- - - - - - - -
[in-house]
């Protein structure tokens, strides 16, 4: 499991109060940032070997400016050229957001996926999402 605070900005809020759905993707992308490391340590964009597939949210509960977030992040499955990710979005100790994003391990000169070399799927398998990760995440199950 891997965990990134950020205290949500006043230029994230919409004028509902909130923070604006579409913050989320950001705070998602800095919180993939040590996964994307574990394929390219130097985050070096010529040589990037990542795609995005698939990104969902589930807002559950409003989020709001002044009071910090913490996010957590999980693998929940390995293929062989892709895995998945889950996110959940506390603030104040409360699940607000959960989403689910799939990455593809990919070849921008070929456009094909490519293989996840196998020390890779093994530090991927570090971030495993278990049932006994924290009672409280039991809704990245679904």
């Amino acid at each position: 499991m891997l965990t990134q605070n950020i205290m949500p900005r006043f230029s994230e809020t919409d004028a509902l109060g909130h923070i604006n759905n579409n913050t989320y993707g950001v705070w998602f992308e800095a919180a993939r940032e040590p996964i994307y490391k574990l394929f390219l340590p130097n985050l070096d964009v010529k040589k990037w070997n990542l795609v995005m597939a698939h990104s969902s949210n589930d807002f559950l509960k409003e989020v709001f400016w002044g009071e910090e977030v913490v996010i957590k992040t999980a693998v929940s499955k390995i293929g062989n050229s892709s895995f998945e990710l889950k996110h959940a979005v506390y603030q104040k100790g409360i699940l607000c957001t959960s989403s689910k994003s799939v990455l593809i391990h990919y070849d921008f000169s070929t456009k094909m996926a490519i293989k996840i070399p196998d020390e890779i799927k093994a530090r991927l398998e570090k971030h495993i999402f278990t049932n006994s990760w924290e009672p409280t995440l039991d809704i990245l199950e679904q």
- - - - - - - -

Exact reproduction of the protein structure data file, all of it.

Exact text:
[in-house]
């Protein structure tokens, strides 16, 4: 499991109060940032070997400016050229957001996926999402 605070900005809020759905993707992308490391340590964009597939949210509960977030992040499955990710979005100790994003391990000169070399799927398998990760995440199950 891997965990990134950020205290949500006043230029994230919409004028509902909130923070604006579409913050989320950001705070998602800095919180993939040590996964994307574990394929390219130097985050070096010529040589990037990542795609995005698939990104969902589930807002559950409003989020709001002044009071910090913490996010957590999980693998929940390995293929062989892709895995998945889950996110959940506390603030104040409360699940607000959960989403689910799939990455593809990919070849921008070929456009094909490519293989996840196998020390890779093994530090991927570090971030495993278990049932006994924290009672409280039991809704990245679904």
């Amino acid at each position: 499991m891997l965990t990134q605070n950020i205290m949500p900005r006043f230029s994230e809020t919409d004028a509902l109060g909130h923070i604006n759905n579409n913050t989320y993707g950001v705070w998602f992308e800095a919180a993939r940032e040590p996964i994307y490391k574990l394929f390219l340590p130097n985050l070096d964009v010529k040589k990037w070997n990542l795609v995005m597939a698939h990104s969902s949210n589930d807002f559950l509960k409003e989020v709001f400016w002044g009071e910090e977030v913490v996010i957590k992040t999980a693998v929940s499955k390995i293929g062989n050229s892709s895995f998945e990710l889950k996110h959940a979005v506390y603030q104040k100790g409360i699940l607000c957001t959960s989403s689910k994003s799939v990455l593809i391990h990919y070849d921008f000169s070929t456009k094909m996926a490519i293989k996840i070399p196998d020390e890779i799927k093994a530090r991927l398998e570090k971030h495993i999402f278990t049932n006994s990760w924290e009672p409280t995440l039991d809704i990245l199950e679904q």